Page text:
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The Picture Book Buzz

Just Like Rube Goldberg: The Incredible True Story of the Man Behind the Machines - Perfect Picture

The first improbable Rube Goldberg machine I remember seeing was in the Chitty Chitty Bang Bang movie. The "Breakfast Maker" was so enthralling and exciting. But if I'm honest, I have to admit that half the fun was watching the various mishaps that occurred with the machine.

As the Rube Goldberg website notes: "Goldberg is a true success when it comes to making people laugh. He was able to draw fifty-plus years of invention comics during his lifetime. Each of those inventions has the potential to produce tummy-aching and muscle-pulling comedy." I dare you not to chuckle, or outright laugh, when you examine the Rube Goldberg cartoons on the end pages.

Just Like Rube Goldberg: The Incredible True Story of the Man Behind the Machines

Author: Sarah Aronson

Illustrator: Robert Neubecker

Publisher: Beach Lane Books (2019)

Ages: 3-8



Invention, following your dreams, cartoons, and STEAM.

Synopsis (from Barnes & Noble):

Discover how Rube Goldberg followed his dreams to become an award-winning cartoonist, inventor, and even an adjective in the dictionary in this inspiring and funny biographical picture book. Want to become an award-winning cartoonist and inventor? Follow your dreams, just like Rube Goldberg! From a young age, Rube Goldberg had a talent for art. But his father, a German immigrant, wanted Rube to have a secure job. So, Rube went to college and became an engineer. But Rube didn’t want to spend his life mapping sewer pipes. He wanted to follow his passion, so Rube got a low-level job at a newspaper, and from there, he worked his way up, creating cartoons that made people laugh and tickled the imagination. He became known for his fantastic Rube Goldberg machines—complicated contraptions with many parts that performed a simple task in an elaborate and farfetched way. Eventually, his cartoons earned him a Pulitzer Prize and his own adjective in the dictionary. This moving biography is sure to encourage young artists and inventors to pursue their passions.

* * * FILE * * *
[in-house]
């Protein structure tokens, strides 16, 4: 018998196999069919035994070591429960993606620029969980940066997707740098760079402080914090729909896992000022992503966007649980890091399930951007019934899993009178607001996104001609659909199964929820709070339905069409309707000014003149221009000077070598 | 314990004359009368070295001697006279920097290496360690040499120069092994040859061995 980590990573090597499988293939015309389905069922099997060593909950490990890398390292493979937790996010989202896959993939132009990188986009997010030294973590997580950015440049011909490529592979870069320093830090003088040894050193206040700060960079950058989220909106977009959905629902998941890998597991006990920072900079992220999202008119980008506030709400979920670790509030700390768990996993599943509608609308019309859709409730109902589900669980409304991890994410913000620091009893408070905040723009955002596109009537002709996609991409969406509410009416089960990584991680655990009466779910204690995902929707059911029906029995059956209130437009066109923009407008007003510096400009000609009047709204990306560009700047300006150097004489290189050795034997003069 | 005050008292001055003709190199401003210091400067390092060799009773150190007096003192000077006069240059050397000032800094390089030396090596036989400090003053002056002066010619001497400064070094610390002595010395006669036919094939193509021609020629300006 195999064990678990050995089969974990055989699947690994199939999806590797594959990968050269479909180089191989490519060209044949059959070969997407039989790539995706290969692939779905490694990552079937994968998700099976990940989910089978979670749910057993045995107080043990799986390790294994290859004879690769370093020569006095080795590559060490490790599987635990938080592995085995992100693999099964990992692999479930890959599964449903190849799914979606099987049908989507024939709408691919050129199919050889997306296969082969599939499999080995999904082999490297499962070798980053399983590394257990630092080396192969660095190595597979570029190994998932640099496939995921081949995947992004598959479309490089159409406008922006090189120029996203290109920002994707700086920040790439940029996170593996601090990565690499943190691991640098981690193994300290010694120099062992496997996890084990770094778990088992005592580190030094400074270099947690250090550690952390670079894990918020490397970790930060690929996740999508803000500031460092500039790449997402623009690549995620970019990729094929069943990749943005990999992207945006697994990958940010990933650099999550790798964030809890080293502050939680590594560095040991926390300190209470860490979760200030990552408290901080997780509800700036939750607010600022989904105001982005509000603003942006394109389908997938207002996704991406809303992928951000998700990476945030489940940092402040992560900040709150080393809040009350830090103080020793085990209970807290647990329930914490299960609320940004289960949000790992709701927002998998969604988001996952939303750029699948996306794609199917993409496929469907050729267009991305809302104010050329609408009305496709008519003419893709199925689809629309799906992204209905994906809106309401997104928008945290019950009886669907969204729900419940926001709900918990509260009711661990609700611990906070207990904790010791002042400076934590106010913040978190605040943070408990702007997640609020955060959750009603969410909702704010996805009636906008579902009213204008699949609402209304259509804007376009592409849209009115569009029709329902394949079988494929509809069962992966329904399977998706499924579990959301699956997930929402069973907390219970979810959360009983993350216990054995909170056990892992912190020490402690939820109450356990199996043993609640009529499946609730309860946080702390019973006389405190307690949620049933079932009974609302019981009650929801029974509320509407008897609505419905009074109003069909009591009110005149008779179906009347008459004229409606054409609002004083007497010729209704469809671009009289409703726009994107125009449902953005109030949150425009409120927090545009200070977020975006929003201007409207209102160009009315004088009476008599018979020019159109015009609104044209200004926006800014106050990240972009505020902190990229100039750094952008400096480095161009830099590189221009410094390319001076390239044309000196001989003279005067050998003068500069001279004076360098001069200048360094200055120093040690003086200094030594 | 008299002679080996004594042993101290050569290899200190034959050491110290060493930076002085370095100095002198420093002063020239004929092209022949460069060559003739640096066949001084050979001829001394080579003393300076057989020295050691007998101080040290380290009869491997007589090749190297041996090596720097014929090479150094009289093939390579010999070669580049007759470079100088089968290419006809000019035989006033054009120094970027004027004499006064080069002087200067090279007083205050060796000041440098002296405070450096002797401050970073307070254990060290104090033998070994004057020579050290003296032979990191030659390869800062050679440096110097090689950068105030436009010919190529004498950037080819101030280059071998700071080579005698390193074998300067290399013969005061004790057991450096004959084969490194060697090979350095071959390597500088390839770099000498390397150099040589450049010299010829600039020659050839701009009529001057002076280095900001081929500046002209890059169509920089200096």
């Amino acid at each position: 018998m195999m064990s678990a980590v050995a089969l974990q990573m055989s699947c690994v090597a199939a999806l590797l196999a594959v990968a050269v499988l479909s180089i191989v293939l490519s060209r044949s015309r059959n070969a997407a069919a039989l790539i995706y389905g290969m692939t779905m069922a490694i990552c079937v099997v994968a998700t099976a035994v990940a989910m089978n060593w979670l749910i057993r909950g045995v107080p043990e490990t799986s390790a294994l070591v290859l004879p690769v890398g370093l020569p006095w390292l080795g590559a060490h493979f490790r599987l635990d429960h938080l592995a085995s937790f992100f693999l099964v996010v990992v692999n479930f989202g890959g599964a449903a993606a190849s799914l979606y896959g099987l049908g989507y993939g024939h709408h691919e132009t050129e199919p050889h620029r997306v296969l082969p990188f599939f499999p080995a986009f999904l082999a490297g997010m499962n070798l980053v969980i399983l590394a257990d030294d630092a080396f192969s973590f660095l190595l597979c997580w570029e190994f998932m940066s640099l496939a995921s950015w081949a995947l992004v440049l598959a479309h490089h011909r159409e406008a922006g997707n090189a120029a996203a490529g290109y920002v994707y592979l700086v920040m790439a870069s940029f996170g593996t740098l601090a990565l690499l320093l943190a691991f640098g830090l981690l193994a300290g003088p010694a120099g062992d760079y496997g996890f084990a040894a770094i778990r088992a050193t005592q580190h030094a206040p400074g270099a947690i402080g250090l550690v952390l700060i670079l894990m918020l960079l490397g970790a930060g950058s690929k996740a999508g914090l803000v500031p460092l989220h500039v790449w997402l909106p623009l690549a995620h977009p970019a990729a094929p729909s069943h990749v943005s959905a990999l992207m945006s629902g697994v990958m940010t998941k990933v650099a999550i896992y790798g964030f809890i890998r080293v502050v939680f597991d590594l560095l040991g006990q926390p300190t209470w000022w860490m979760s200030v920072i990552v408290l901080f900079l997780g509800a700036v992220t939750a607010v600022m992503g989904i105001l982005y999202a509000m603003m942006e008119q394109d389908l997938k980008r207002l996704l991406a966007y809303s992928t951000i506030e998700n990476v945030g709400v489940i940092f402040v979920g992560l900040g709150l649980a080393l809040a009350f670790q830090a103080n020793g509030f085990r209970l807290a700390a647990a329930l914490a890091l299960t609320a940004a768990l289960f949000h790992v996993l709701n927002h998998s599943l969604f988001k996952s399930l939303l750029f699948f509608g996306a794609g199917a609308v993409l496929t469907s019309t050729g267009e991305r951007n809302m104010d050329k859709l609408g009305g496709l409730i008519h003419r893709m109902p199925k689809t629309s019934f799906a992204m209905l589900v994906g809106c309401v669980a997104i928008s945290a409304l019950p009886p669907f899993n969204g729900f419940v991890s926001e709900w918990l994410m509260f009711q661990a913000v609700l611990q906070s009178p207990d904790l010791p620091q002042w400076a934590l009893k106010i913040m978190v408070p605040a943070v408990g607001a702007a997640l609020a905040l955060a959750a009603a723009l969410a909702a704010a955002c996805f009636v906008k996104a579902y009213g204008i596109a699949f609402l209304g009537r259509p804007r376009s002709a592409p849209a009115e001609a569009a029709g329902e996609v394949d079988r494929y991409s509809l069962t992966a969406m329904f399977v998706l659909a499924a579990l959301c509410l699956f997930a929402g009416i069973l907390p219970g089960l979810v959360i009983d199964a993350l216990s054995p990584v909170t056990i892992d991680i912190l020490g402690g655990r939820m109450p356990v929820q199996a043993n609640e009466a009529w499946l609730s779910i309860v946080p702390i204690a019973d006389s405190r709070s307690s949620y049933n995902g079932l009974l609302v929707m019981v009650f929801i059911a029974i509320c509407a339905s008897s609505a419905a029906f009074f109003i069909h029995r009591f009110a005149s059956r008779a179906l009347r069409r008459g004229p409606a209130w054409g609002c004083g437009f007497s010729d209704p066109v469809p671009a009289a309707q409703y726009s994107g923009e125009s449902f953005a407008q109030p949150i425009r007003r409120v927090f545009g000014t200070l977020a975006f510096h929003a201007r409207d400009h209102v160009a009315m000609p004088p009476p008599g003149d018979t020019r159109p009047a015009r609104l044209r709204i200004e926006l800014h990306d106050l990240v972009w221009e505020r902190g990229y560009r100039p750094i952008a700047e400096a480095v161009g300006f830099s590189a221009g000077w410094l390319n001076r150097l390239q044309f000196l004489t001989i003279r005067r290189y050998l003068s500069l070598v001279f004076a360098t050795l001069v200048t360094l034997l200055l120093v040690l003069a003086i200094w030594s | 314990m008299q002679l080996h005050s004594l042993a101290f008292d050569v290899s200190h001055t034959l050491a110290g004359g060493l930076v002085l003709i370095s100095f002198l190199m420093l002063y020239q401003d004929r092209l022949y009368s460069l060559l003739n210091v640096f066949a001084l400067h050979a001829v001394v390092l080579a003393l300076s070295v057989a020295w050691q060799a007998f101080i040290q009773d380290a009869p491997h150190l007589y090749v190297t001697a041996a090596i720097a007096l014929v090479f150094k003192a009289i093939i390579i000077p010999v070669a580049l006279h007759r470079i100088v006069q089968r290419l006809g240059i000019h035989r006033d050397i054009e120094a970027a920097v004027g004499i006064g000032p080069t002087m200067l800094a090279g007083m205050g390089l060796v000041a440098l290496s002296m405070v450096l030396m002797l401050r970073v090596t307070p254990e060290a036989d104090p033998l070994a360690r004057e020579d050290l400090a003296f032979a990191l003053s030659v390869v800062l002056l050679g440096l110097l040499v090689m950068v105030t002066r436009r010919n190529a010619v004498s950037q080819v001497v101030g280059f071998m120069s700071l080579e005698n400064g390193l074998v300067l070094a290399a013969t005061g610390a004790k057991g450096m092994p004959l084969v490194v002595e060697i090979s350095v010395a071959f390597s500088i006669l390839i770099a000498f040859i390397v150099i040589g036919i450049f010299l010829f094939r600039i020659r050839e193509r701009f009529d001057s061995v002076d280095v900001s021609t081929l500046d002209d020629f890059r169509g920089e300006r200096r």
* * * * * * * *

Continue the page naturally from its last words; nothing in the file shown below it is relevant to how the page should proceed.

Opening Lines:

Question: How do you become a successful award-winning artist and famous inventor without ever inventing anything at all? (This is not q trick question.)

A man named Rube Goldberg did it!

In a funny way, his life was just like one of his famous inventions: an improbable and inefficient chain reaction that ends up making perfect sense.

What I Love about this book:

The unusual way that Sarah Aronson wrote the book [opening with a question and teasing the reader with two false endings], and this double spread by Robert Neubecker, provide a visceral experience of the twists and turns, starts and stops that Rube Goldberg's life took from a shy, quiet child determined to be a cartoonist, through an engineering degree and a job in the Water and Sewers Department, almost making it in San Francisco (until an earthquake leveled the city), and finally achieving his dream and so much more.

Text © Sarah Aronson, 2019. Image © Robert Neubecker, 2019.

I love the name of the alter ego that Goldberg created for his invention comics - Professor Lucifer Gorgonzola Butts. (I bet that would be a fun evaluation for a psychiatrist.) And his inventions explaining how donuts got holes and how to cut your own hair are amazing and hysterically drawn by Neubecker; who beautifully captured Rube's crazy nuttiness throughout the book in bright almost cartoon-like images.

Text © Sarah Aronson, 2019. Image © Robert Neubecker, 2019.

Even though he was an engineer, Rube Goldberg's inventions weren't designed to actually fix problems, but "to make us look closer. And question logic. And tickle the imagination." By asking his readers to question why and how things are done and imagine possibilities, no matter how bizarre and unrealistic, Rube Goldberg's comics challenged people to "use the most amazing machine in the universe."

At the end of the back matter, Sarah included a quote by Goldberg : "You have to have courage to be a creator." What a perfect thought to leave with kids. This book does a great job of conveying the message that if you bravely follow your heart and dreams, do the work, and enjoy the ride you too could have an interesting & fulfilling life. This playfully, engaging biography of, and tribute to, a very interesting and creative man will encourage young readers to create inventions themselves. A great book for STEAM and invention units.


- draw your own version of a Rube Goldberg machine;

- try to make your own Rube Goldberg machine (;

- watch some videos of Rube Goldberg machines (; and

check out the Rube Goldberg Foundation, for teaching guides and competitions (;

If you missed Sarah Aronson's interview on Monday, find it (here).

This post is part of a series by authors and KidLit bloggers called Perfect Picture Book Fridays. For more picture book suggestions see Susanna Leonard Hill's Perfect Picture Books.

Maria Marshall

 Photograph © A. Marshall

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